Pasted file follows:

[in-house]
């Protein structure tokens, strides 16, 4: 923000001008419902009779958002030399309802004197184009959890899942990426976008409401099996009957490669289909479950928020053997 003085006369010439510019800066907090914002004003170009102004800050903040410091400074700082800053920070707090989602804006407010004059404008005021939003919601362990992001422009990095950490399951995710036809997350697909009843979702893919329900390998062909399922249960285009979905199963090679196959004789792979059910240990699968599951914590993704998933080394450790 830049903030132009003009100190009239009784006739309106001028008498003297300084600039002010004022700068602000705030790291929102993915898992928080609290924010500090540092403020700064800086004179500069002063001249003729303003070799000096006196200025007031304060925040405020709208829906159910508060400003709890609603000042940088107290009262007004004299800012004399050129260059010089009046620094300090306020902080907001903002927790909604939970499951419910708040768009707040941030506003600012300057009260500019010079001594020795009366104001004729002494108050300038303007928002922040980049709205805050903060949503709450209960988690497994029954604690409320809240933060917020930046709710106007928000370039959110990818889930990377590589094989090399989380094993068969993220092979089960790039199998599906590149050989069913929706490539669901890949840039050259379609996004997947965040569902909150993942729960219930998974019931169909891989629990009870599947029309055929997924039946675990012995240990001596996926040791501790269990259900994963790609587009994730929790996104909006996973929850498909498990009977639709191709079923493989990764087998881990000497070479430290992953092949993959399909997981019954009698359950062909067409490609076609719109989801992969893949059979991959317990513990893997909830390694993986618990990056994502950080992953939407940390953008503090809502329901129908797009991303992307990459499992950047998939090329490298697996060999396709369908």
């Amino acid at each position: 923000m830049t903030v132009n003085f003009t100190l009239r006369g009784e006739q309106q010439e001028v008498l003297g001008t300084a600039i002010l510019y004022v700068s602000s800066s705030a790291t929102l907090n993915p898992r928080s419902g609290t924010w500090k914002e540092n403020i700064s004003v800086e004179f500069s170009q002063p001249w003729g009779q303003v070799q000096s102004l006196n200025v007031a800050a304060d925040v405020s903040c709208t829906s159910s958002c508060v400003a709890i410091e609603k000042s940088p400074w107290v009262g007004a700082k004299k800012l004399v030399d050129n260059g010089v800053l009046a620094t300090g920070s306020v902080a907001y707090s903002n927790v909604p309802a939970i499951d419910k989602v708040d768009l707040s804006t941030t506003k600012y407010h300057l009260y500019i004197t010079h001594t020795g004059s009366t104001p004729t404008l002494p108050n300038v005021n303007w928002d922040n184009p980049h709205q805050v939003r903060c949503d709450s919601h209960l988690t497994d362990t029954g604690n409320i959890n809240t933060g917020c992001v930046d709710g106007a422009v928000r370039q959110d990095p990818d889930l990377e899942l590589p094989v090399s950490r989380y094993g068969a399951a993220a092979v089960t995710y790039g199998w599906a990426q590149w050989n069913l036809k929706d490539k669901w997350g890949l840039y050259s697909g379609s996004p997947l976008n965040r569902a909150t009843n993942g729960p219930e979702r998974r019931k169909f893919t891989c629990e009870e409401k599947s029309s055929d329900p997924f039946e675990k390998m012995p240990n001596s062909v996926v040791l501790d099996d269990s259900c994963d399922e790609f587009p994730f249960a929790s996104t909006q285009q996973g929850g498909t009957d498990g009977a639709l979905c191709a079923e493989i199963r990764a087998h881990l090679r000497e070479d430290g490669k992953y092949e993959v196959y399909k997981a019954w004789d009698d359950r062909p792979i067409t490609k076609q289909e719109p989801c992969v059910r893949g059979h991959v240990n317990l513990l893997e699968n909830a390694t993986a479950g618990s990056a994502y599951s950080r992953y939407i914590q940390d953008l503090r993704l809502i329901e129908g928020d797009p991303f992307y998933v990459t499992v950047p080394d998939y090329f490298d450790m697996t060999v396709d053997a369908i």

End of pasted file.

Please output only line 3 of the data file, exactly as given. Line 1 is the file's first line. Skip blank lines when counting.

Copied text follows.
């Amino acid at each position: 923000m830049t903030v132009n003085f003009t100190l009239r006369g009784e006739q309106q010439e001028v008498l003297g001008t300084a600039i002010l510019y004022v700068s602000s800066s705030a790291t929102l907090n993915p898992r928080s419902g609290t924010w500090k914002e540092n403020i700064s004003v800086e004179f500069s170009q002063p001249w003729g009779q303003v070799q000096s102004l006196n200025v007031a800050a304060d925040v405020s903040c709208t829906s159910s958002c508060v400003a709890i410091e609603k000042s940088p400074w107290v009262g007004a700082k004299k800012l004399v030399d050129n260059g010089v800053l009046a620094t300090g920070s306020v902080a907001y707090s903002n927790v909604p309802a939970i499951d419910k989602v708040d768009l707040s804006t941030t506003k600012y407010h300057l009260y500019i004197t010079h001594t020795g004059s009366t104001p004729t404008l002494p108050n300038v005021n303007w928002d922040n184009p980049h709205q805050v939003r903060c949503d709450s919601h209960l988690t497994d362990t029954g604690n409320i959890n809240t933060g917020c992001v930046d709710g106007a422009v928000r370039q959110d990095p990818d889930l990377e899942l590589p094989v090399s950490r989380y094993g068969a399951a993220a092979v089960t995710y790039g199998w599906a990426q590149w050989n069913l036809k929706d490539k669901w997350g890949l840039y050259s697909g379609s996004p997947l976008n965040r569902a909150t009843n993942g729960p219930e979702r998974r019931k169909f893919t891989c629990e009870e409401k599947s029309s055929d329900p997924f039946e675990k390998m012995p240990n001596s062909v996926v040791l501790d099996d269990s259900c994963d399922e790609f587009p994730f249960a929790s996104t909006q285009q996973g929850g498909t009957d498990g009977a639709l979905c191709a079923e493989i199963r990764a087998h881990l090679r000497e070479d430290g490669k992953y092949e993959v196959y399909k997981a019954w004789d009698d359950r062909p792979i067409t490609k076609q289909e719109p989801c992969v059910r893949g059979h991959v240990n317990l513990l893997e699968n909830a390694t993986a479950g618990s990056a994502y599951s950080r992953y939407i914590q940390d953008l503090r993704l809502i329901e129908g928020d797009p991303f992307y998933v990459t499992v950047p080394d998939y090329f490298d450790m697996t060999v396709d053997a369908i």